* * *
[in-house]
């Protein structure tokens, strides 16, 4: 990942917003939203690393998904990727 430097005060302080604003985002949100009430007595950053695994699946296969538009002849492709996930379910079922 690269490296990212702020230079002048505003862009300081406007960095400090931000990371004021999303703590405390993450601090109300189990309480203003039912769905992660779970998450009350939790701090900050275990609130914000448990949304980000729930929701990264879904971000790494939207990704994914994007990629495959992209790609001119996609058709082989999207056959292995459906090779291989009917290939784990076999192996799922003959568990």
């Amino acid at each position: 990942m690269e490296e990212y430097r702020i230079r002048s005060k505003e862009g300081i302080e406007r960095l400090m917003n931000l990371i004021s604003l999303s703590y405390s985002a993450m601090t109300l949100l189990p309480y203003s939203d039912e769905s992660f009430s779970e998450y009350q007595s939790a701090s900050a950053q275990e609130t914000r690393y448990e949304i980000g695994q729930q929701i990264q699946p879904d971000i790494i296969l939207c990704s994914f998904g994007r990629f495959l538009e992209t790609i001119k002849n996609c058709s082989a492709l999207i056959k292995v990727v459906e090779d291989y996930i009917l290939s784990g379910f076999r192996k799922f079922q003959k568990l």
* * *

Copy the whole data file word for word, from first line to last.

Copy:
[in-house]
């Protein structure tokens, strides 16, 4: 990942917003939203690393998904990727 430097005060302080604003985002949100009430007595950053695994699946296969538009002849492709996930379910079922 690269490296990212702020230079002048505003862009300081406007960095400090931000990371004021999303703590405390993450601090109300189990309480203003039912769905992660779970998450009350939790701090900050275990609130914000448990949304980000729930929701990264879904971000790494939207990704994914994007990629495959992209790609001119996609058709082989999207056959292995459906090779291989009917290939784990076999192996799922003959568990």
């Amino acid at each position: 990942m690269e490296e990212y430097r702020i230079r002048s005060k505003e862009g300081i302080e406007r960095l400090m917003n931000l990371i004021s604003l999303s703590y405390s985002a993450m601090t109300l949100l189990p309480y203003s939203d039912e769905s992660f009430s779970e998450y009350q007595s939790a701090s900050a950053q275990e609130t914000r690393y448990e949304i980000g695994q729930q929701i990264q699946p879904d971000i790494i296969l939207c990704s994914f998904g994007r990629f495959l538009e992209t790609i001119k002849n996609c058709s082989a492709l999207i056959k292995v990727v459906e090779d291989y996930i009917l290939s784990g379910f076999r192996k799922f079922q003959k568990l």